|LIMA, LEONARDO - Colorado State University|
|STONEHOUSE, GAVIN - Colorado State University|
|EL MEHDAWI, ALI - Colorado State University|
|FAKRA, SIRINE - Lawrence Berkeley National Laboratory|
|PILON-SMITS, ELIZABETH - Colorado State University|
Submitted to: Plants
Publication Type: Peer Reviewed Journal
Publication Acceptance Date: 8/12/2019
Publication Date: 8/16/2019
Citation: Lima, L.W., Stonehouse, G.C., Walters, C.T., El Mehdawi, A.F., Fakra, S.C., Pilon-Smits, E.A. 2019. Selenium accumulation, speciation and localization in Brazil nuts (Bertholletia excelsa H.B.K.). Plants. 8(8):289. https://doi.org/10.3390/plants8080289.
Interpretive Summary: This paper characterizes selenium in Brazil nuts (Bertholletia excelsa H.B.K.). B. exelsa produces oil-rich seeds (nuts) that tend to also accumulate selenium. Hence, Brazil nut is an excellent source of selenium. Usually only one nut is needed to meet recommended daily requirements and eating more than one nut per day could lead to toxicity. The anatomy of B. excelsa seeds is unique in that it consists of mostly undifferentiated cells with very rudimentary cotyledons and radicle. Only a ring of meristematic cells near the periphery of the seed can be distinguished using vital staining methods. Micro X-ray fluorescence was used to localize selenium within the seed and demonstrated that selenium was most concentrated in the proximity of the meristematic ring. The authors speculate that accumulation of selenium in the seed may be an evolved strategy to defend against herbivory.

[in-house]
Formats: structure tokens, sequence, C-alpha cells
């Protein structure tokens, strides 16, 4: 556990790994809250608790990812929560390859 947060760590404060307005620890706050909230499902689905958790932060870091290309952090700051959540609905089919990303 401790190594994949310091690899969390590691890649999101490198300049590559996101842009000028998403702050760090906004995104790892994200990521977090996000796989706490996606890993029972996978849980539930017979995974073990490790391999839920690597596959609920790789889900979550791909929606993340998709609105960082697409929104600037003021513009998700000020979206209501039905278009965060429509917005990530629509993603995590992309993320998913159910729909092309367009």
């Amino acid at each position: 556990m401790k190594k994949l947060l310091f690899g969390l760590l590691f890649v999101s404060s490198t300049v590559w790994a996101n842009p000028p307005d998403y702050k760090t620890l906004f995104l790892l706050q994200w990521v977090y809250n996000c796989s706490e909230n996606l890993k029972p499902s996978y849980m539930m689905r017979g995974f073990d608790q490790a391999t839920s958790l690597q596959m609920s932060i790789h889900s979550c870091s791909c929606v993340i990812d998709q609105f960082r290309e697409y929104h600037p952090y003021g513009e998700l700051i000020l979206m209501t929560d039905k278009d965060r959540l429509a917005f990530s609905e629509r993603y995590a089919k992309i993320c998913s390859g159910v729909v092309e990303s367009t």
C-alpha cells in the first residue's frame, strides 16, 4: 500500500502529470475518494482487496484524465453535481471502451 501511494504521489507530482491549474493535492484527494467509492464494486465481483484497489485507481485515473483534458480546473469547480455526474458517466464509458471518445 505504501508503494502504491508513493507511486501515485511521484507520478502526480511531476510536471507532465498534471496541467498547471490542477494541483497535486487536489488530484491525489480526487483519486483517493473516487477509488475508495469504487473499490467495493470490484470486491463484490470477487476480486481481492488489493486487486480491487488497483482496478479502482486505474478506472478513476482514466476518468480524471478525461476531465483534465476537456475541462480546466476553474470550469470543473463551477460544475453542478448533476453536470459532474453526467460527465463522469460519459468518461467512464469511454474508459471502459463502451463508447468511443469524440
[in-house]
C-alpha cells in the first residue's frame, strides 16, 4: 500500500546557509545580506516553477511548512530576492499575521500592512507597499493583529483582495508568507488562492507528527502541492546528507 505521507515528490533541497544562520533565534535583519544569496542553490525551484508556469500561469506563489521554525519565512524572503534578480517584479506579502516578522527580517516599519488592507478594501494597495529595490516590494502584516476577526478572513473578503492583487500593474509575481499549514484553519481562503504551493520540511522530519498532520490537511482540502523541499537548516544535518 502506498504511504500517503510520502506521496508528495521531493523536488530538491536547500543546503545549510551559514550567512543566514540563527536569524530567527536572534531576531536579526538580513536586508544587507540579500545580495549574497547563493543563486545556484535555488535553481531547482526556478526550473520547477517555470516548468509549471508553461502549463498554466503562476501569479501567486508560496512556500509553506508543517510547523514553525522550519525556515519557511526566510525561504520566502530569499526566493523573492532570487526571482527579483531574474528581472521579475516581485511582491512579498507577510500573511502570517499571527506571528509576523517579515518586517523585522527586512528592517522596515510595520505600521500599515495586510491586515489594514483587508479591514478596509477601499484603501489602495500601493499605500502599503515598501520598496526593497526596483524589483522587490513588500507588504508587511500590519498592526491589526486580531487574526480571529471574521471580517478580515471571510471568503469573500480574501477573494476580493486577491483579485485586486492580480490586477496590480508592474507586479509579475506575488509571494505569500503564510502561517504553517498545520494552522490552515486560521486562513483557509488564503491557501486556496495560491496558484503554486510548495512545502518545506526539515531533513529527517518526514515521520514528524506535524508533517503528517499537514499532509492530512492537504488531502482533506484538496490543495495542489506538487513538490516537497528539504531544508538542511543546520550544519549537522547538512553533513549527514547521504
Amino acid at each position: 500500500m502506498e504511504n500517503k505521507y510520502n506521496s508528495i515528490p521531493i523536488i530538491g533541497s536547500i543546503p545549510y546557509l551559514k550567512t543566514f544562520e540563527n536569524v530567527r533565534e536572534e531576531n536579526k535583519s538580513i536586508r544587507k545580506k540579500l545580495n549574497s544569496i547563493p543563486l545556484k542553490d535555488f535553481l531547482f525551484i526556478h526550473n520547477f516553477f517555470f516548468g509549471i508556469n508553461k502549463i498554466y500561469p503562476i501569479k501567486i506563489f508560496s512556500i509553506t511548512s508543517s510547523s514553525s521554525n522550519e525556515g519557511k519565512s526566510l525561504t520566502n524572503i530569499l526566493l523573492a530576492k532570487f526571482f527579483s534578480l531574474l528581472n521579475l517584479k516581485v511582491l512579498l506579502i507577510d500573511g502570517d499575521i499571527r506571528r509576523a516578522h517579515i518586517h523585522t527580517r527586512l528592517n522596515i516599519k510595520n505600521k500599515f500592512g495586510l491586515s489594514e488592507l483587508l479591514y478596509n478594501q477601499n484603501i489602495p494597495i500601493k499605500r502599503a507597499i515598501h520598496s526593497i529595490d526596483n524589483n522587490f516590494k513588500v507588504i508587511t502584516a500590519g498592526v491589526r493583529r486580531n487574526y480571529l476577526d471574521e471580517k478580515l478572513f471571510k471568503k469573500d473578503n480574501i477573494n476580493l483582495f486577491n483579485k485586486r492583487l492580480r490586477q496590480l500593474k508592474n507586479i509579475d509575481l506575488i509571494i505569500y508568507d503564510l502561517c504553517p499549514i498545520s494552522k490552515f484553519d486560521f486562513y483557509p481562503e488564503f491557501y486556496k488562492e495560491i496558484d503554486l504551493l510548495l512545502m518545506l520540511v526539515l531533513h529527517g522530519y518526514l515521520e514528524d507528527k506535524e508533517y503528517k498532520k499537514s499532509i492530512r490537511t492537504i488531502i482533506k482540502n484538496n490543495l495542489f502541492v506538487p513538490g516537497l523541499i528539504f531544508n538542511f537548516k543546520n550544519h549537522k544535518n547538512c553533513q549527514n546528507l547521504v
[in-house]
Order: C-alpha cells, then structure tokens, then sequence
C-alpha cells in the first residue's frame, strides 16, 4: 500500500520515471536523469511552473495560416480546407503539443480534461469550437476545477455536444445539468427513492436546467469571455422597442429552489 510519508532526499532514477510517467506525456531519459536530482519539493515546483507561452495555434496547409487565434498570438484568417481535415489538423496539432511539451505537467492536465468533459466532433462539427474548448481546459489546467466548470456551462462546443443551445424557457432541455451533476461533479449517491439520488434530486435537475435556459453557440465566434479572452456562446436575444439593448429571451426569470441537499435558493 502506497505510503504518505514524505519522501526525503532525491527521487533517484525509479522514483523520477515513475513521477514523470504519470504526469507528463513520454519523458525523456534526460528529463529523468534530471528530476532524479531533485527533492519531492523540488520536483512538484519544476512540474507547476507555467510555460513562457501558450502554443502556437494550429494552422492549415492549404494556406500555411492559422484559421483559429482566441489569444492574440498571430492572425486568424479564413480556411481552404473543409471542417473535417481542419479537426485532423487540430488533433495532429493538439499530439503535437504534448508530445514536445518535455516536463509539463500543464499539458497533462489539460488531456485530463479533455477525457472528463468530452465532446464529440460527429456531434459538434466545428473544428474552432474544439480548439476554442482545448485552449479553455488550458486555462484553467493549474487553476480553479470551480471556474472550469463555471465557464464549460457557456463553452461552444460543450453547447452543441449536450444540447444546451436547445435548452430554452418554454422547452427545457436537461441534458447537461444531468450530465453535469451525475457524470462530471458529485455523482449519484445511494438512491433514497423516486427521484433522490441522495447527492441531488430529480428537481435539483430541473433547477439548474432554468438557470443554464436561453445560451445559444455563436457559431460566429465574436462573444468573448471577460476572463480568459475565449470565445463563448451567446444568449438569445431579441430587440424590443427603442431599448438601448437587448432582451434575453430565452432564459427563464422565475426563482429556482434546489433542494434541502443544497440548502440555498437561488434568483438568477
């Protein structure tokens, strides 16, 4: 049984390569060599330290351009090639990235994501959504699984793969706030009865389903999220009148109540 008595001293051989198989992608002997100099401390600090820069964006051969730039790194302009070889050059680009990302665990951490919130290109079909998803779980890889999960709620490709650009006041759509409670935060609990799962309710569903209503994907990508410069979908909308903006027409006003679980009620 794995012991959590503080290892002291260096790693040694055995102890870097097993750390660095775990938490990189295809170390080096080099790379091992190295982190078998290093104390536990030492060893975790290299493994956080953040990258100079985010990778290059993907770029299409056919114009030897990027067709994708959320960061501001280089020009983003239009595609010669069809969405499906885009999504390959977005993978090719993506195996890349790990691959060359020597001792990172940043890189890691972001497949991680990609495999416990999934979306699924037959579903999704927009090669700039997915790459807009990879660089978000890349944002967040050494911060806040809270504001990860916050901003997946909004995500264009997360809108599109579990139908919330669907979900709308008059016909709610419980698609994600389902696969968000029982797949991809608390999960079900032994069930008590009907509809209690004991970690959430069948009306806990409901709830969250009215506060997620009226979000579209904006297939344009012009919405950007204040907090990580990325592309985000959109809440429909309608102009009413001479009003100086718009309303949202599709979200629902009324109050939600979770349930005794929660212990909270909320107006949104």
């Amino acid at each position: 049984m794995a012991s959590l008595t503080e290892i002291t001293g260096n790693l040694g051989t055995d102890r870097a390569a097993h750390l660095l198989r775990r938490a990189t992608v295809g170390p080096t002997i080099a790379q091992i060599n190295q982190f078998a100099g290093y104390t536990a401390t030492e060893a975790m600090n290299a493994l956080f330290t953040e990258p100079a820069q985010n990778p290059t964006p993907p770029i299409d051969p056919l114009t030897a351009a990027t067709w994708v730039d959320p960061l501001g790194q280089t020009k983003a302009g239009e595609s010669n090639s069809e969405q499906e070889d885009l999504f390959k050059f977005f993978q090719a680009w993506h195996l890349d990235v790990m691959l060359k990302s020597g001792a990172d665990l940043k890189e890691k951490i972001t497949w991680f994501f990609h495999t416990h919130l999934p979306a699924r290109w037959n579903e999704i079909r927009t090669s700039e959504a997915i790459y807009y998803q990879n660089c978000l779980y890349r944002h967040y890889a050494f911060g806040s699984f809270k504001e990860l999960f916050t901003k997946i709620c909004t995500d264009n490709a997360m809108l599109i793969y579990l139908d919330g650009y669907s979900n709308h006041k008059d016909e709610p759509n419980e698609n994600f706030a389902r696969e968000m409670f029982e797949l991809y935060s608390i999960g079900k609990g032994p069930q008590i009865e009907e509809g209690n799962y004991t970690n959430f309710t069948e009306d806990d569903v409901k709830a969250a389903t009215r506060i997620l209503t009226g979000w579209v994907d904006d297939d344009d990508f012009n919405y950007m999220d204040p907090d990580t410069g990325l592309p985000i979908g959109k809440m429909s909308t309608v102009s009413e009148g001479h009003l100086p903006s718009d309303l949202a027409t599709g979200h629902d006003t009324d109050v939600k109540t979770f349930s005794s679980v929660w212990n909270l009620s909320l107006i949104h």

Technical Abstract: More than a billion people worldwide may be selenium (Se) deficient, and supplementation with Se-rich Brazil nuts may be a good strategy to prevent deficiency. Since different forms of Se have different nutritional value, and Se is toxic at elevated levels, careful seed characterization is important. Variation in Se concentration and correlations of this element with other nutrients were found in two batches of commercially available nuts. Selenium tissue localization and speciation were further determined. Mean Se levels were between 28 and 49 mg kg-1, with up to 8-fold seed-to-seed variation (n = 13) within batches. Brazil nut Se was mainly in organic form. While present throughout the seed, Se was most concentrated in a ring 1 to 2 mm below the surface. While healthy, Brazil nuts should be consumed in moderation. Consumption of one seed (5 g) from a high-Se area meets its recommended daily allowance; the recommended serving size of 30 g may exceed the allowable daily intake (400 µg) or even its toxicity threshold (1200 µg). Based on these findings, the recommended serving size may be re-evaluated, consumers should be warned not to exceed the serving size and the seed may be sold as part of mixed nuts, to avoid excess Se intake.